Monday, February 25, 2008

My Life as a Sermon

Reading this morning from Deuteronomy chapter 6, the Lord impressed on me the importance of teaching my children about what really matters:

4 Hear, O Israel: The LORD our God, the LORD is one. 5 Love the LORD your God with all your heart and with all your soul and with all your strength. 6 These commandments that I give you today are to be upon your hearts. 7 Impress them on your children. Talk about them when you sit at home and when you walk along the road, when you lie down and when you get up. 8 Tie them as symbols on your hands and bind them on your foreheads. 9 Write them on the doorframes of your houses and on your gates.

To talk about the Lord constantly with my children. Not just talk, but also show them in everything I do just how important the Lord is in my life, that I love the Lord with all my heart and will all my soul and with all my strength. It all begins at home. When it comes to teaching a child, I believe that no Sunday school teacher, no matter how good, can take the place of a parent who is truly living the life of a Christian. A very great responsibility, no? But it is also a rich and rewarding blessing to watch the fruits of that effort take root and grow.


Chuck said...

Steve - in your post you touch on something near and dear to my heart.

In small group, I heard a common, and legitimate, complaint about the quality of bible study the kids are receiving (mind you, we are talking pre 5th grade at the max). The complaint is that they are getting the same 10 bible stories each year (WOW 2008: Top 10 Kid's Favorite Bible Stories)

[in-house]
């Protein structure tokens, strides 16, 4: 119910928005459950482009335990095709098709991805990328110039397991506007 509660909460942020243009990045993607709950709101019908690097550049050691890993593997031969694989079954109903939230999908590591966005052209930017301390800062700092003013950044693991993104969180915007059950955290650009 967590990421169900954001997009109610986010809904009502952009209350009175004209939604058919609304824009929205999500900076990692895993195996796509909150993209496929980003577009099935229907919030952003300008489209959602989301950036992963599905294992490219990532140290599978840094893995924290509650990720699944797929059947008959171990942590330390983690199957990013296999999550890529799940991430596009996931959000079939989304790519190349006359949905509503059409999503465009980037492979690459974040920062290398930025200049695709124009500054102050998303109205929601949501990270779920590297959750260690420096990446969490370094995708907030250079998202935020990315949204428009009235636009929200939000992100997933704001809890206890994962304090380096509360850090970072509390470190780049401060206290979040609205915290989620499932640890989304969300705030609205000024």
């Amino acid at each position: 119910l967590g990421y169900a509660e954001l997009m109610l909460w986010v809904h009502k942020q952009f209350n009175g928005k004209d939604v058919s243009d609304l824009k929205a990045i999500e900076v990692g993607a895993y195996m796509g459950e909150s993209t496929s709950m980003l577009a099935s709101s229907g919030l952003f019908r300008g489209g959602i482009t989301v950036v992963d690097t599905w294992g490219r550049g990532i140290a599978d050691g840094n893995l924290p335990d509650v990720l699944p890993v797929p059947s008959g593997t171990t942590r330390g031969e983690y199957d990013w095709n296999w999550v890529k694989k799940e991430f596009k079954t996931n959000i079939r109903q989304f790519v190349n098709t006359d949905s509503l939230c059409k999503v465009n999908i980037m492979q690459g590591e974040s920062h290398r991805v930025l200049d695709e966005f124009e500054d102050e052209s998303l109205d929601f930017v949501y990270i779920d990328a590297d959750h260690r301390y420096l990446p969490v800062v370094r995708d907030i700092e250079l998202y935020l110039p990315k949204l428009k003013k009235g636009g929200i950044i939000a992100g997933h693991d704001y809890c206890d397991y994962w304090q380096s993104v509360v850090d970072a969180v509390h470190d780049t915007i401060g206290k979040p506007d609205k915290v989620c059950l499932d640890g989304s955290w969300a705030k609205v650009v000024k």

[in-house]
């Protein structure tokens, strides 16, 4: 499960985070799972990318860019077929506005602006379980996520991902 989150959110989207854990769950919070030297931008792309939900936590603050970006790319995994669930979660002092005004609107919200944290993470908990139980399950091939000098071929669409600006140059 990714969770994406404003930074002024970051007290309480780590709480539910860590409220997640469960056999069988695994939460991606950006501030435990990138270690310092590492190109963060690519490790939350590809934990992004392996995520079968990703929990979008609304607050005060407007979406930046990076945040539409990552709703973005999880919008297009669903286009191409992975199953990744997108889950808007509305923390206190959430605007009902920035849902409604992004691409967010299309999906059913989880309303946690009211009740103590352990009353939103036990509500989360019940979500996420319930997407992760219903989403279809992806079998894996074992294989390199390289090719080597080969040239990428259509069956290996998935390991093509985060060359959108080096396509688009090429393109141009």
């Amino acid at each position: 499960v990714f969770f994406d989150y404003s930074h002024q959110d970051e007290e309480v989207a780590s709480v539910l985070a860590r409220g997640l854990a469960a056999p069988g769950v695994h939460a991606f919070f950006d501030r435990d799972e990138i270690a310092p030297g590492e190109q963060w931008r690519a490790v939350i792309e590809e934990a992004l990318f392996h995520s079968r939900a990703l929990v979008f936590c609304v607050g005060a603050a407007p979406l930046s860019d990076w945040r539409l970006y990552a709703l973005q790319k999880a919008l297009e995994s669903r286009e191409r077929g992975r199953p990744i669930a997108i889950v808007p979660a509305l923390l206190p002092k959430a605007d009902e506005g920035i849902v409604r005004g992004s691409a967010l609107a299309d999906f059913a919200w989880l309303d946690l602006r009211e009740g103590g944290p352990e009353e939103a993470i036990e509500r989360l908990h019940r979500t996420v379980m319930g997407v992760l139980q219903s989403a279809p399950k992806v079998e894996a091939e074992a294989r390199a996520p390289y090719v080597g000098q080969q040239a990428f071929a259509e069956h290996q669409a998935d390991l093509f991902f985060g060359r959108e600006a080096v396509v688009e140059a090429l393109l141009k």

The evil (read - prideful) cynic in me privately questions "where should your children be learning the bible?" And my mind instantly goes to the verse you quoted.

We parents have a far greater responsibility with our own children than are church does.

Rick said...

Thanks for sharing, Steve. My son "made a profession for Christ" this weekend at a WinterJam concert with the youth group, and it's been shaking me up a bit to think about what that would mean, how we would help him grow into that. It's a big deal, isn't it?

Martha said...

While I am not a parent, I believe that nurturing and teaching the child is the most important job anyone can have. I see this when I am around my neice, and I am even more appreciative of my parents now.

I like Steve's post too because it reminds me that while words are important, our actions speak much louder than words.